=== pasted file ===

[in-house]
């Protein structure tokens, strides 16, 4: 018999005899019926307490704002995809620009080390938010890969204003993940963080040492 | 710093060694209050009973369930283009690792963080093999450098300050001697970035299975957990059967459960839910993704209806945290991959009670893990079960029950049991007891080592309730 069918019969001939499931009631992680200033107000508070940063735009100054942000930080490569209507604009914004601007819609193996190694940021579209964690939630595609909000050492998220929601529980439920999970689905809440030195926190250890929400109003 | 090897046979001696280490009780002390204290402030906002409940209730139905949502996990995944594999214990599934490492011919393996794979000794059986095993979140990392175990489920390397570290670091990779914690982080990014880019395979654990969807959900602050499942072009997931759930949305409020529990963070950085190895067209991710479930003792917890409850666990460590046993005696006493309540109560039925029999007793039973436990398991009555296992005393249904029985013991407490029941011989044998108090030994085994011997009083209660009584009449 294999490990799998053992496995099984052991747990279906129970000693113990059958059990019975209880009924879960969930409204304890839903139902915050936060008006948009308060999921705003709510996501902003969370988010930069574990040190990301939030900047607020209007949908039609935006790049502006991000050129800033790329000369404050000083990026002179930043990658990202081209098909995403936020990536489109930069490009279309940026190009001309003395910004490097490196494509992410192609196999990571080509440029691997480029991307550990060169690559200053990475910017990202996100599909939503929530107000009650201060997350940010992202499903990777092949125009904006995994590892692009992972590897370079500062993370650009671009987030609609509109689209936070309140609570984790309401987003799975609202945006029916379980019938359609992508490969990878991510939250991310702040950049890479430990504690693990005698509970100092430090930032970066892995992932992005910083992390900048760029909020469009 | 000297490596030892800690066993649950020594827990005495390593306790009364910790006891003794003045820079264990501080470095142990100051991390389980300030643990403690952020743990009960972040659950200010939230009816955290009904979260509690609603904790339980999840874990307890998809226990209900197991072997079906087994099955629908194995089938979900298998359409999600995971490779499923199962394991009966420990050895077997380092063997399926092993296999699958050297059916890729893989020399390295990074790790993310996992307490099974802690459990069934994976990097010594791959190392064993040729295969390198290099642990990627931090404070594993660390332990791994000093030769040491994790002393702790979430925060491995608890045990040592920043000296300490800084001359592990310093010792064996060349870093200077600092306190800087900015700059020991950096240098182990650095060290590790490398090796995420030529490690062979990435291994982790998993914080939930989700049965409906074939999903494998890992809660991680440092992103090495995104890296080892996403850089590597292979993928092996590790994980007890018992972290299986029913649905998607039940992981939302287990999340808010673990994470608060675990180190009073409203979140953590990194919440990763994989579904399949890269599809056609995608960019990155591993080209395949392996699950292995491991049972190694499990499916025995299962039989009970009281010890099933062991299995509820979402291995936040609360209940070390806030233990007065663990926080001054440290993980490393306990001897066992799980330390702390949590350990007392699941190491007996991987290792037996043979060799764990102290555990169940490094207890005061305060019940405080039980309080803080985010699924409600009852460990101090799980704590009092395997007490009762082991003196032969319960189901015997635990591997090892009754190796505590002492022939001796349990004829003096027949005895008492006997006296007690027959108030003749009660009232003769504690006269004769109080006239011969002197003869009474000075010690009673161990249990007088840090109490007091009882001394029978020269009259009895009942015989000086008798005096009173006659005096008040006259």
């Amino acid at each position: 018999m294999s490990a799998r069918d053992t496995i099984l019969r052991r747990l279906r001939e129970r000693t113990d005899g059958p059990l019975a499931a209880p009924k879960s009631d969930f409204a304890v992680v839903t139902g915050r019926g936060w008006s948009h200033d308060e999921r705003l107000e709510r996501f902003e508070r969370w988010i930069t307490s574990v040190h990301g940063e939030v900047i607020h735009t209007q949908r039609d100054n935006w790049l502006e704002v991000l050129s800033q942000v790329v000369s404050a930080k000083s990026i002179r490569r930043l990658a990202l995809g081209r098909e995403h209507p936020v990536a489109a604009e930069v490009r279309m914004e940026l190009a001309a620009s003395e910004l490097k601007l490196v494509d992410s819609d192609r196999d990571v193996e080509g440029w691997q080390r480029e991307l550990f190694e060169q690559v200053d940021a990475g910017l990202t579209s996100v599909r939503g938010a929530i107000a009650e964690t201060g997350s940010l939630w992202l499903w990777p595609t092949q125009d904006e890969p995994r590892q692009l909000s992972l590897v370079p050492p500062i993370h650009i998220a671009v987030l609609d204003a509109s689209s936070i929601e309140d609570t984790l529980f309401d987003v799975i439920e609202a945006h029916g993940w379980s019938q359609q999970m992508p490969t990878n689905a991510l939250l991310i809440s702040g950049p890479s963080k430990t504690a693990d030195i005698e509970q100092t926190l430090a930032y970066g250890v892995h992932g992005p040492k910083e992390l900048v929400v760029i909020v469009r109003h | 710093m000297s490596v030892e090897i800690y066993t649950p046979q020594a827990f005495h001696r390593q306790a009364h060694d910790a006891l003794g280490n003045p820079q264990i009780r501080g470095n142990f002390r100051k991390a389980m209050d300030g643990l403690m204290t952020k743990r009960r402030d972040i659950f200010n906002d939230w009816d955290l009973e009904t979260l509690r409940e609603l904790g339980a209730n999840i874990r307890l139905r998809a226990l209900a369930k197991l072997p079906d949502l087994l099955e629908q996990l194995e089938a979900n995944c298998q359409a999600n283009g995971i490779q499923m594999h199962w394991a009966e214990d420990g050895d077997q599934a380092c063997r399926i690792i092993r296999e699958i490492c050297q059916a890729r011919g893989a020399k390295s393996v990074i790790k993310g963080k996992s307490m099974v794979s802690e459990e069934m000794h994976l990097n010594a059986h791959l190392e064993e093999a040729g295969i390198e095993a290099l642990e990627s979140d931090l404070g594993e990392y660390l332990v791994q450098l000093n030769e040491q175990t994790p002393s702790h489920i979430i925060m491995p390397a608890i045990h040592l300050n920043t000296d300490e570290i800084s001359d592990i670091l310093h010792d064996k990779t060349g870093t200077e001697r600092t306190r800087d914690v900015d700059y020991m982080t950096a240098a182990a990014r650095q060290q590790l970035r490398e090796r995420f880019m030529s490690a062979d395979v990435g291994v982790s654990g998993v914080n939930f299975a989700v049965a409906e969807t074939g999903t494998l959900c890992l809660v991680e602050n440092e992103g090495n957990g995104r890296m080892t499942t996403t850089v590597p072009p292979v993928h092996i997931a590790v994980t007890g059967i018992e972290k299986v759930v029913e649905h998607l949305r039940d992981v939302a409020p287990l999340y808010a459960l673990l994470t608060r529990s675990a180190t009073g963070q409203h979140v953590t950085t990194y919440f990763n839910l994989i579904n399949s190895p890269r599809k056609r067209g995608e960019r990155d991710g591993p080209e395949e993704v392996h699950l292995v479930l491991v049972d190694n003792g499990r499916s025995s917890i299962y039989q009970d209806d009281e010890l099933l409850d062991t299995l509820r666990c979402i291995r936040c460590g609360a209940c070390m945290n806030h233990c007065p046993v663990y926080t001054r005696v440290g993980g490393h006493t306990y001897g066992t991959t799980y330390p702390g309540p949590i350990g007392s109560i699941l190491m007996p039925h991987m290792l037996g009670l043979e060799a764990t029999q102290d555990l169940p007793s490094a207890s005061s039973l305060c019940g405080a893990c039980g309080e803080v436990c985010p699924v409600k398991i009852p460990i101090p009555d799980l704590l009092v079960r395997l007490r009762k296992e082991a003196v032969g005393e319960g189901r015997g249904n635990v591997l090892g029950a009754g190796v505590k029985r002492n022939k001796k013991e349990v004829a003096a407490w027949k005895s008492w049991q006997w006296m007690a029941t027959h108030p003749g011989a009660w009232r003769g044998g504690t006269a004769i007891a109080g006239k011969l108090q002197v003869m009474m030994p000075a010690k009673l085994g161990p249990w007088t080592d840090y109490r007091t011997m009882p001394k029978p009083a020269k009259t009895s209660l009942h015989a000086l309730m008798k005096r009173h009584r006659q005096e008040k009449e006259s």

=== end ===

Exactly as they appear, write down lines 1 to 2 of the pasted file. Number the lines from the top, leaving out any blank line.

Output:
[in-house]
């Protein structure tokens, strides 16, 4: 018999005899019926307490704002995809620009080390938010890969204003993940963080040492 | 710093060694209050009973369930283009690792963080093999450098300050001697970035299975957990059967459960839910993704209806945290991959009670893990079960029950049991007891080592309730 069918019969001939499931009631992680200033107000508070940063735009100054942000930080490569209507604009914004601007819609193996190694940021579209964690939630595609909000050492998220929601529980439920999970689905809440030195926190250890929400109003 | 090897046979001696280490009780002390204290402030906002409940209730139905949502996990995944594999214990599934490492011919393996794979000794059986095993979140990392175990489920390397570290670091990779914690982080990014880019395979654990969807959900602050499942072009997931759930949305409020529990963070950085190895067209991710479930003792917890409850666990460590046993005696006493309540109560039925029999007793039973436990398991009555296992005393249904029985013991407490029941011989044998108090030994085994011997009083209660009584009449 294999490990799998053992496995099984052991747990279906129970000693113990059958059990019975209880009924879960969930409204304890839903139902915050936060008006948009308060999921705003709510996501902003969370988010930069574990040190990301939030900047607020209007949908039609935006790049502006991000050129800033790329000369404050000083990026002179930043990658990202081209098909995403936020990536489109930069490009279309940026190009001309003395910004490097490196494509992410192609196999990571080509440029691997480029991307550990060169690559200053990475910017990202996100599909939503929530107000009650201060997350940010992202499903990777092949125009904006995994590892692009992972590897370079500062993370650009671009987030609609509109689209936070309140609570984790309401987003799975609202945006029916379980019938359609992508490969990878991510939250991310702040950049890479430990504690693990005698509970100092430090930032970066892995992932992005910083992390900048760029909020469009 | 000297490596030892800690066993649950020594827990005495390593306790009364910790006891003794003045820079264990501080470095142990100051991390389980300030643990403690952020743990009960972040659950200010939230009816955290009904979260509690609603904790339980999840874990307890998809226990209900197991072997079906087994099955629908194995089938979900298998359409999600995971490779499923199962394991009966420990050895077997380092063997399926092993296999699958050297059916890729893989020399390295990074790790993310996992307490099974802690459990069934994976990097010594791959190392064993040729295969390198290099642990990627931090404070594993660390332990791994000093030769040491994790002393702790979430925060491995608890045990040592920043000296300490800084001359592990310093010792064996060349870093200077600092306190800087900015700059020991950096240098182990650095060290590790490398090796995420030529490690062979990435291994982790998993914080939930989700049965409906074939999903494998890992809660991680440092992103090495995104890296080892996403850089590597292979993928092996590790994980007890018992972290299986029913649905998607039940992981939302287990999340808010673990994470608060675990180190009073409203979140953590990194919440990763994989579904399949890269599809056609995608960019990155591993080209395949392996699950292995491991049972190694499990499916025995299962039989009970009281010890099933062991299995509820979402291995936040609360209940070390806030233990007065663990926080001054440290993980490393306990001897066992799980330390702390949590350990007392699941190491007996991987290792037996043979060799764990102290555990169940490094207890005061305060019940405080039980309080803080985010699924409600009852460990101090799980704590009092395997007490009762082991003196032969319960189901015997635990591997090892009754190796505590002492022939001796349990004829003096027949005895008492006997006296007690027959108030003749009660009232003769504690006269004769109080006239011969002197003869009474000075010690009673161990249990007088840090109490007091009882001394029978020269009259009895009942015989000086008798005096009173006659005096008040006259």